Over the past five years, the Corpus Christi area’s ability to refine or ship out crude oil has increased substantially, driven initially by rising production in the Eagle Ford play in South Texas — growth that has since subsided. Now, Corpus is preparing for a coming onslaught of crude from the red-hot Permian, whose producers see the coastal port as the preferred destination for their light crude and condensates. Today we continue a blog series on Corpus Christi’s crude-related infrastructure with a look at what’s already there and how storage and marine-terminal upgrades made over the past few years will be coming in handy.
As we said in Part 1, the Permian production area in West Texas and southeastern New Mexico defied the oil-price collapse that started nearly three years ago. Crude output in the 70,000-square-mile play continued rising through the downturn; it now tops 2.3 million barrels/day (MMb/d), and is likely to rise by at least another 1.4 MMb/d by 2022, perhaps a lot more — a testament to the region’s extraordinary, multistack hydrocarbon resource and producers’ ongoing ability to increase per-well productivity by drilling longer laterals and using more proppant (see Faster Horses and Wipe Out!).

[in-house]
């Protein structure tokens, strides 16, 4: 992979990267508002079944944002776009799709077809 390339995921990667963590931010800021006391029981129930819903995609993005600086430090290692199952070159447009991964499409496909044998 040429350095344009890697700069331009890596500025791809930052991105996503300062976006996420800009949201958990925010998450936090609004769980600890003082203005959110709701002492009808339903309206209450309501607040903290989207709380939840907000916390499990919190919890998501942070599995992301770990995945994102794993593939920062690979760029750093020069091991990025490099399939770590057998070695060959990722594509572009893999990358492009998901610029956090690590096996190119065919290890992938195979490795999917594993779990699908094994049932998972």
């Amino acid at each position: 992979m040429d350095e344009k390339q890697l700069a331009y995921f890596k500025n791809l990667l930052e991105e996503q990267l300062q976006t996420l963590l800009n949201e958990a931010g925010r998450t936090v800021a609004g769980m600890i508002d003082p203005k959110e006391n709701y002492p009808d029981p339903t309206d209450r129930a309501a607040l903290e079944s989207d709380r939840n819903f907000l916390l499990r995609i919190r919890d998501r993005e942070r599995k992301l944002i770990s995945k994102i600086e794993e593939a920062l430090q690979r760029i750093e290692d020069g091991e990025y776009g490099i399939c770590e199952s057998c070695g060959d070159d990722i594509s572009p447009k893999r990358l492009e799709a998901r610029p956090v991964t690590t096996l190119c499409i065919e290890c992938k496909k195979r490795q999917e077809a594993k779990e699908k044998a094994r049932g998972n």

The Permian’s forecasted production growth already is having a ripple effect on crude oil infrastructure, not just within the play, where new gathering pipelines, storage and other assets are being built and planned, but hundreds of miles away. In Will It Go Round in Circles, we noted that three takeaway pipeline projects currently under construction will provide 610 Mb/d of incremental capacity out of the Permian, and that six or more takeaway projects in various stages of pre-construction development would add far more. These current and prospective projects would move crude to one of three destinations: the storage and distribution hub in Cushing, OK; Houston, the refining and marine-terminal giant; and Corpus Christi, an important refining center in its own right and an increasingly popular send-off point for ships transporting Eagle Ford and Permian crude (and condensate) to ports in the U.S. and export markets.
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